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Writing MS Office Documents from Silverlight 3

A few people have mentioned that Silverlight 3 still does not have print screen functionality. Here at Dot Net Solutions we don’t mourn this missing feature – no we revel in the opportunity.

Silverlight 3 does now have a save file feature and this enables you to create far better solutions: You can create MS Office documents on the client – either from scratch or from a template.

MS Office documents (.docx, .pptx, .xslx) are zip files with xml (document structure, text etc.) and binary (embedded images etc.) files. As long as you have a way to write files, and a library for managing zip files you can write MS Office file.

A convenient way to write zip files from Silverlight is with a 3rd party library - SharpZipLib provides Zip writing capabilities and is 100% C#. I’ve made some minor changes to convert this to Silverlight:

  • Removed classes such as GZip, Tar etc. to reduce the size as they are unneeded for this example.
  • Converted from ArrayList etc. to generic List<> and Dictionary<>.
  • Changed default code page from ansi to utf-8

The previous hard work was by Mike Krueger and John Reilly – any new errors are mine. The GNU general public licence remains in place. You can obtain source code for the the modified library with the demo files below.

The main page of the Silverlight application has a button that calls a save file method

private void SaveFile_Click(object sender, RoutedEventArgs e)
{
    // create the save file dialog and setup extensions allowed SaveFileDialog dialog = new SaveFileDialog();
    dialog.Filter = "PowerPoint Files(*.pptx) | *.pptx";
    dialog.DefaultExt = "*.pptx";

    // show the save file dialog bool? doSave = dialog.ShowDialog();

    // check that the dialog returned a value, and that the value is true. if (doSave.HasValue && doSave.Value)
    {
        // open the stream provided using (Stream file = dialog.OpenFile())
        {
            GeneratePowerPointFile(file);
        }
    }
}

If you’re stepping through this in a debugger, you’ll probably get an error on the line

using (Stream file = dialog.OpenFile())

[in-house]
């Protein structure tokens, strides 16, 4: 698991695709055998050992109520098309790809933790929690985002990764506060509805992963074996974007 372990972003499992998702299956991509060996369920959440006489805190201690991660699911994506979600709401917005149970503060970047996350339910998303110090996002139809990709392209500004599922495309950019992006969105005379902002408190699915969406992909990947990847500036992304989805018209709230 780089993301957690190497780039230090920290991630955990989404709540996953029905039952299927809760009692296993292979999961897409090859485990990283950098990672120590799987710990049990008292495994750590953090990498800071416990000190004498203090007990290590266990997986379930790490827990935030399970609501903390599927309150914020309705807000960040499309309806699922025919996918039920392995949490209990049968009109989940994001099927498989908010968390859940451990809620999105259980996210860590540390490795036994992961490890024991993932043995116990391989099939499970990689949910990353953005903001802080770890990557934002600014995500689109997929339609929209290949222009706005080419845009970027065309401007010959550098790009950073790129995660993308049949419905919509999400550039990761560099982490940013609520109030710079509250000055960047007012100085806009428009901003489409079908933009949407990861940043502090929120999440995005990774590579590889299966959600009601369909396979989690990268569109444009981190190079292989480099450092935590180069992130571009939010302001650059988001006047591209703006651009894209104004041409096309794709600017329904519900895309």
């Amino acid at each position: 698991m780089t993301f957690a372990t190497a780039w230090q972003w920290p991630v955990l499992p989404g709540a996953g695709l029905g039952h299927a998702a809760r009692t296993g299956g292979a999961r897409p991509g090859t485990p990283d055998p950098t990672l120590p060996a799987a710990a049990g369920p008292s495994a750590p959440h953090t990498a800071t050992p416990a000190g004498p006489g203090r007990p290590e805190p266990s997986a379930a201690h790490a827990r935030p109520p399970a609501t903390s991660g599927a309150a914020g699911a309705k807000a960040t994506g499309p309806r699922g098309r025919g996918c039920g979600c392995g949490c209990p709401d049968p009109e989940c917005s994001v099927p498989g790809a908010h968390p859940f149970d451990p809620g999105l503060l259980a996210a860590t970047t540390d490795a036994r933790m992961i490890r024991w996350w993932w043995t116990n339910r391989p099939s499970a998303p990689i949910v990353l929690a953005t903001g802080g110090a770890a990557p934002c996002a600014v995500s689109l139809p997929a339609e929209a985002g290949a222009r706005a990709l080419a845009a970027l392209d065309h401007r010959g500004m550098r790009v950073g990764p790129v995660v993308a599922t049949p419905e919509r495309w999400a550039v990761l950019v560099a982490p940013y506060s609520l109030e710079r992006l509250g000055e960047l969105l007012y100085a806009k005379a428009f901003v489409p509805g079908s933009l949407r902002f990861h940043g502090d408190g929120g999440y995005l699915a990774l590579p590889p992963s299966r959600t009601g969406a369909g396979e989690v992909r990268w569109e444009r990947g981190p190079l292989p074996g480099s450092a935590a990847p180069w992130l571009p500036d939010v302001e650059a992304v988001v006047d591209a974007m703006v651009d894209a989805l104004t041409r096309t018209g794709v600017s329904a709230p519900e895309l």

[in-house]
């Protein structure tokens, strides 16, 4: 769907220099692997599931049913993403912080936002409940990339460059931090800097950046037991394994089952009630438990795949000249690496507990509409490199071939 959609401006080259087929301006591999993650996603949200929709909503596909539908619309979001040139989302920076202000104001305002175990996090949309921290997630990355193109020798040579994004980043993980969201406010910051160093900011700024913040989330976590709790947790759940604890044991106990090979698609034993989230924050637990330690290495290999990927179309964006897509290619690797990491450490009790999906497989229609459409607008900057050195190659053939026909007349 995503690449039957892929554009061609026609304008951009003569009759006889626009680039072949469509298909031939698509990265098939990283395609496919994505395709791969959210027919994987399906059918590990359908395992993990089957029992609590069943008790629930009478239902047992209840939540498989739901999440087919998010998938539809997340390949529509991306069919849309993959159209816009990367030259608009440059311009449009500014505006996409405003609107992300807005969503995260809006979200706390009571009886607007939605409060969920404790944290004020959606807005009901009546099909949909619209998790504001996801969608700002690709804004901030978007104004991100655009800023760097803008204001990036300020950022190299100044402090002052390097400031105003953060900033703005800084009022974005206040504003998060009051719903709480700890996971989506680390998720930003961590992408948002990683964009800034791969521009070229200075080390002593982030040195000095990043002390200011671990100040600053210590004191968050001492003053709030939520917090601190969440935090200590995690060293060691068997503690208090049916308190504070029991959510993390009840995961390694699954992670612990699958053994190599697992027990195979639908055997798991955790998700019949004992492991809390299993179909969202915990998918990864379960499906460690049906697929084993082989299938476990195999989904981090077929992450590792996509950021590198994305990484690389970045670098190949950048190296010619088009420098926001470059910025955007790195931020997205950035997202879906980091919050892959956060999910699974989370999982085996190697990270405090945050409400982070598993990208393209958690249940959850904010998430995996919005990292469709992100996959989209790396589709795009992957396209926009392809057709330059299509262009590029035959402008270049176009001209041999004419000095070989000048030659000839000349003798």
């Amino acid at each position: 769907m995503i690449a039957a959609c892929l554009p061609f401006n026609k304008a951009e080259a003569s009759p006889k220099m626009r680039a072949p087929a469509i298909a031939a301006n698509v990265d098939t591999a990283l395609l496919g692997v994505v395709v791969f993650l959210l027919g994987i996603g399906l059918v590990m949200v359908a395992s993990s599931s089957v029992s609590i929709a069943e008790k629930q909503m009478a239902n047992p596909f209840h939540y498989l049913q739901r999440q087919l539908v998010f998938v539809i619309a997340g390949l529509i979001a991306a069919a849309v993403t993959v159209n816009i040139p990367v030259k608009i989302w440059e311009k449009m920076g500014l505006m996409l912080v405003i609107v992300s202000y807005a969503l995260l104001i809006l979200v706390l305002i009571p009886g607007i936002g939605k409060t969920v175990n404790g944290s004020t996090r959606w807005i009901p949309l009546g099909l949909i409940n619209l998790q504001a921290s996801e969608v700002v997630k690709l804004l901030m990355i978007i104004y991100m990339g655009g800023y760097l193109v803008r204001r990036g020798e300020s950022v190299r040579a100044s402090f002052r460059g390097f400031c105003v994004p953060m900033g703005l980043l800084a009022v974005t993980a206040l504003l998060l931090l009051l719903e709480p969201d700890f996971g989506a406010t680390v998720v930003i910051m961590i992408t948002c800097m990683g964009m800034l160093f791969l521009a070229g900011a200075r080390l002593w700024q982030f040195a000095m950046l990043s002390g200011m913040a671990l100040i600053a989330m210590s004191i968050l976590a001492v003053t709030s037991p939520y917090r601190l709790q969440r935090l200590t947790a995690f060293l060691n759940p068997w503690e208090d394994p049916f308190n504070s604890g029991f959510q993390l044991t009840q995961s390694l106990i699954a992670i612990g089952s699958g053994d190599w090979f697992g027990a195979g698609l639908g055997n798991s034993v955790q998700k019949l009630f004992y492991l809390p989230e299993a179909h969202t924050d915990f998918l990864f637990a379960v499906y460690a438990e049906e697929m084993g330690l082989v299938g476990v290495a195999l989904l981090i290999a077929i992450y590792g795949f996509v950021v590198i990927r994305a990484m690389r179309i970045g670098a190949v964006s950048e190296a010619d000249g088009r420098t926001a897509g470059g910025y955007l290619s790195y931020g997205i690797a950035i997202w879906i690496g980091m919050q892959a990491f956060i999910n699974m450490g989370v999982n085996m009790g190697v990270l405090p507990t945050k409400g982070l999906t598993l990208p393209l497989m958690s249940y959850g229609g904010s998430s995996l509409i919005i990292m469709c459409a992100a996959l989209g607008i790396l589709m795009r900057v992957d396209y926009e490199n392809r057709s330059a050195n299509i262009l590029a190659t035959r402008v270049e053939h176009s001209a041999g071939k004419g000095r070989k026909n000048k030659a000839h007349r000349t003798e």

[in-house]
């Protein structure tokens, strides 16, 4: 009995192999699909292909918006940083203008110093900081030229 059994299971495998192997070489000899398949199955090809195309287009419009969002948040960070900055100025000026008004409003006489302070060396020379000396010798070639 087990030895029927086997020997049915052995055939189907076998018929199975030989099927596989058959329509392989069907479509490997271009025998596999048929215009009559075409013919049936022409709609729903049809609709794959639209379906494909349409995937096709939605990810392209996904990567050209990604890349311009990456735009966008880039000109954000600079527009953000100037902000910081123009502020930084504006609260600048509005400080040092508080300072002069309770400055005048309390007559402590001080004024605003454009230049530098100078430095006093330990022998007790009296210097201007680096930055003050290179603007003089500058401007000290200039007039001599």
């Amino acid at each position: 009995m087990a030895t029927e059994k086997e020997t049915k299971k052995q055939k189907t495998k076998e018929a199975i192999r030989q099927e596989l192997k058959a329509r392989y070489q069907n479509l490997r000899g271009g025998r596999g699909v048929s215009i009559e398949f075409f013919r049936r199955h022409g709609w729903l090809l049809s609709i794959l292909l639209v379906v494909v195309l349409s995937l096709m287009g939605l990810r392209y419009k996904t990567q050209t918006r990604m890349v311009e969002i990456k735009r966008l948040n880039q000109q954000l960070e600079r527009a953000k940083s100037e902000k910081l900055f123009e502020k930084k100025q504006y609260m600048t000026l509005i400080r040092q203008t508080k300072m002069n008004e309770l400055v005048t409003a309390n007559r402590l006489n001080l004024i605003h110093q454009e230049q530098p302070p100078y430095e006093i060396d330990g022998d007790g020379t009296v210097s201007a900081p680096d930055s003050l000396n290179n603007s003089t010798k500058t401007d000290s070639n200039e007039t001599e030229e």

Silverlight applies several checks that the save file dialog is being prompted directly from user interaction – the debugger interferes with these, so if you must, just go straight to the GeneratePowerPointFile method.

private void GeneratePowerPointFile(Stream file)
{
    /// open the output file as a ZipOutputStream. 
/// This allows writing to a stream into which are embedded the
/// various zip file entries.
using (ZipOutputStream outputFile = new ZipOutputStream(file)) { // Open the embedded pptx template in a memory stream using (MemoryStream templateBuffer =
new MemoryStream(TemplateResources.Template)) { /// Open the memory stream as a ZipInputStream. /// This allows reading the files embedded in the zip file using (ZipInputStream templateFile = new ZipInputStream(templateBuffer)) { ZipEntry entry; /// iterate over each of the files embedded in the template zip file while ((entry = templateFile.GetNextEntry()) != null) { // clone the useful information on the entry ZipEntry newEntry = new ZipEntry(entry.Name); // write the entry to the zip file creating a file to be // extracted later outputFile.PutNextEntry(newEntry); /// for demo, just modify one content item. if (String.Equals( entry.Name, "ppt/slides/slide1.xml", StringComparison.OrdinalIgnoreCase)) { WriteModifiedSlide(templateFile, outputFile, entry); } /// write everything else directly to the output zip file else { CopyStreamToOutputFile(templateFile, outputFile); } } templateFile.Close(); } outputFile.Close(); } } }

Nothing complicated here – the demo app has a template powerpoint document stored in TemplateResources.Template, this is opened as a stream, then opened as a ZipInputStream to read each of the entries. Likewise a ZipOutputStream is created to handle writing the new .pptx file.

There are several resources available on writing Open XML files already, so I’m not doing anything too complicated here – just using Linq to Xml to modify some of the content in an existing file identified with the string match.

private static void WriteModifiedSlide(ZipInputStream templateFile, 
    ZipOutputStream outputFile, ZipEntry entry)
{
    byte[] buffer = new byte[entry.Size];
    templateFile.Read(buffer, 0, (int)entry.Size);
    XDocument slide = XDocument.Load(new MemoryStream(buffer));
    var textRows = slide
        .Descendants(nameT)
        .ToList();
    textRows[0].Value = "My Slide";
    textRows[1].Value = "Hello World";
    var streamToWrite = GetStream(slide);
    outputFile.Write(streamToWrite, 0, streamToWrite.Length);
}

Whilst this is relatively simple, it shows the basis of a technique we’ve recently applied to writing MS Excel and MS Word files and can be extended to producing reports, financial statements etc.

Sample Project

Additional Resources:

Prior art:

  • Rob Houweling was first to convert the SharpZipLib to Silverlight and has a complete version on CodePlex

Corrections

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